Scaling Your Manufacturing Operation: Purchasing and Hiring vs. Outsourcing


If you find yourself taking on more jobs than usual, expanding into new industries, or facing long lead times due to an increase in demand, you may wonder if it’s time to scale your manufacturing operation, and how to go about it. Should you expand your facility, workforce and equipment, or focus on outsourcing or licensing? Any of these can be viable options, with the right considerations.

Scaling Your Manufacturing Operations: Purchasing and Hiring vs. Outsourcing

Equipment Costs

As you consider how to scale your manufacturing operation, you may repeatedly run into an equipment bottleneck. Perhaps you don’t have the machinery necessary for a particular job, or you’ve had to make due with equipment that takes much longer to complete the job. You can add the new machine to your operation, or you can outsource to a manufacturing partner. The following considerations can help:

  • Your Facility: Do you have the space and electrical output to safely run the machine? If not, outsourcing is a better option until you’re ready to scale your operations to a bigger facility.
  • Talent: If you add the machine, will someone be able to use it effectively, or will you have to add new staff? If you don’t currently have an operator, your machine will be unused until you find one, or it may be misused by an inexperienced operator.
  • Safety Requirements: Do you have the right safety equipment and protocols in place to run this machine? Consider personal protective equipment as well as equipment like dust management systems or fire suppression equipment.
  • Use: If you add this machine, how often will it be used? If contracts requiring these machines are infrequent, you’ll save money and reduce risk by outsourcing. However, if you’re frequently slowing down operations or losing business because of lacking equipment, this may be a good time to scale your own operation.
  • ROI: How long will it take for a machine to pay for itself? Does this make sense with the level of demand you have? Be careful to forecast accurately using the sales data that you have.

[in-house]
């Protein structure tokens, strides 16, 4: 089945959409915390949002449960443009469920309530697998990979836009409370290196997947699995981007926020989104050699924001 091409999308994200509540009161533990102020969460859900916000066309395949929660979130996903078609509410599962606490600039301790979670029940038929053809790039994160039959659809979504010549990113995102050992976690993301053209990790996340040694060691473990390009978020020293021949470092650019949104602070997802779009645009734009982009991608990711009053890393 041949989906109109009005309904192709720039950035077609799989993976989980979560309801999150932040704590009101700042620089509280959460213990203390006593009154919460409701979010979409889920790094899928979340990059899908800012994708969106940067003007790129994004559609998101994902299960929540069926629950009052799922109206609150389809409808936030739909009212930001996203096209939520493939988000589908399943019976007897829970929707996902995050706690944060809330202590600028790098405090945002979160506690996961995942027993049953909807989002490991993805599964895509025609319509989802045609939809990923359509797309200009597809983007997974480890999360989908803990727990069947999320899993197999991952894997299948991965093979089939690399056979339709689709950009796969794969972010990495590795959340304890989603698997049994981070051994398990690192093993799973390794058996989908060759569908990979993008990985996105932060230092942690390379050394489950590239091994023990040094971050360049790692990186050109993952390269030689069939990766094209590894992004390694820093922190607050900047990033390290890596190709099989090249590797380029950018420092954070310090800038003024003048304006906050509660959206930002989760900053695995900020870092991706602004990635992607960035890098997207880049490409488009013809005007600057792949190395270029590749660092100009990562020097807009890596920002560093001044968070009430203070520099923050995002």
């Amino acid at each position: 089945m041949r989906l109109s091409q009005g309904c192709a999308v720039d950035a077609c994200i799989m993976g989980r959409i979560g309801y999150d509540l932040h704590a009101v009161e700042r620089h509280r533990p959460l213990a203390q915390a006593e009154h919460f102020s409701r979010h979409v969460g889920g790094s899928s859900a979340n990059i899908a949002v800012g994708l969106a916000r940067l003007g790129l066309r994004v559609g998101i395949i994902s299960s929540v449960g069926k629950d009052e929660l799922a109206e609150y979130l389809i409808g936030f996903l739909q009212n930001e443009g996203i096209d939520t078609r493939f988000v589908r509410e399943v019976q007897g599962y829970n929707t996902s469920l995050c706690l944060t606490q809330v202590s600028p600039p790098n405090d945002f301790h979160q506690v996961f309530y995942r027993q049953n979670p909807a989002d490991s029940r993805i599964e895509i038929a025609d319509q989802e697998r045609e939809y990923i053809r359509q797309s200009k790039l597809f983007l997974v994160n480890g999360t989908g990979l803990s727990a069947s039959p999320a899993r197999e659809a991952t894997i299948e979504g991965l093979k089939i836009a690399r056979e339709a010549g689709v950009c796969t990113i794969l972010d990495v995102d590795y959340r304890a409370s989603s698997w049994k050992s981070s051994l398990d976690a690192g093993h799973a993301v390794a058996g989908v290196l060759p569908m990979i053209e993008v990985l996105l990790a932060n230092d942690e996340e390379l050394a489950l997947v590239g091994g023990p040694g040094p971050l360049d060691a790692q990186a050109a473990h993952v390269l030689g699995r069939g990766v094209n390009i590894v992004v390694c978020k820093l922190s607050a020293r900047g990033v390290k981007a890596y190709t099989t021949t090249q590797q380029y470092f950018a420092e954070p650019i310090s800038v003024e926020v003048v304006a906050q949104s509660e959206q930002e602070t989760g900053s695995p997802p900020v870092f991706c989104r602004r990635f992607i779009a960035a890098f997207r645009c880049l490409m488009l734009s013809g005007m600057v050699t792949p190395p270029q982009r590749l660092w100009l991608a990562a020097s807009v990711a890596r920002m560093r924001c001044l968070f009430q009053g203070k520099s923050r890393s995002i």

Training and Expertise

Many manufacturers are experiencing a skills shortage. Deloitte estimates there will be over 2 million manufacturing jobs unfilled between 2018 and 2028. Before scaling your operations, assess whether or not you will be able to find the workers that you need. As you consider how to grow your staff, or whether this will present a significant obstacle, consider the following options:

  • Employment programs: Are employment programs, such as job skills training or retraining programs, available to you? Could you form a partnership with these organizations and attract new talent?
  • Apprenticeships: Do you have talented staff that could effectively train others? In this case, an apprenticeship program may be highly effective in obtaining new workers.
  • Temp workers: Could you grow your workforce slowly using temp workers in the interim?
  • Competitive payment: Do you offer competitive wages, a positive work environment, and are you located in a desirable location? Consider all of these aspects, especially if you are recruiting workers from distant locations or looking for experienced workers, when advertising your job openings.

If these strategies aren’t viable for you and you’ve previously struggled to grow your workforce, outsourcing your manufacturing can help you scale your operations in the meantime. Ask your manufacturing partners about their staff, and the skills and experience that they bring to the table.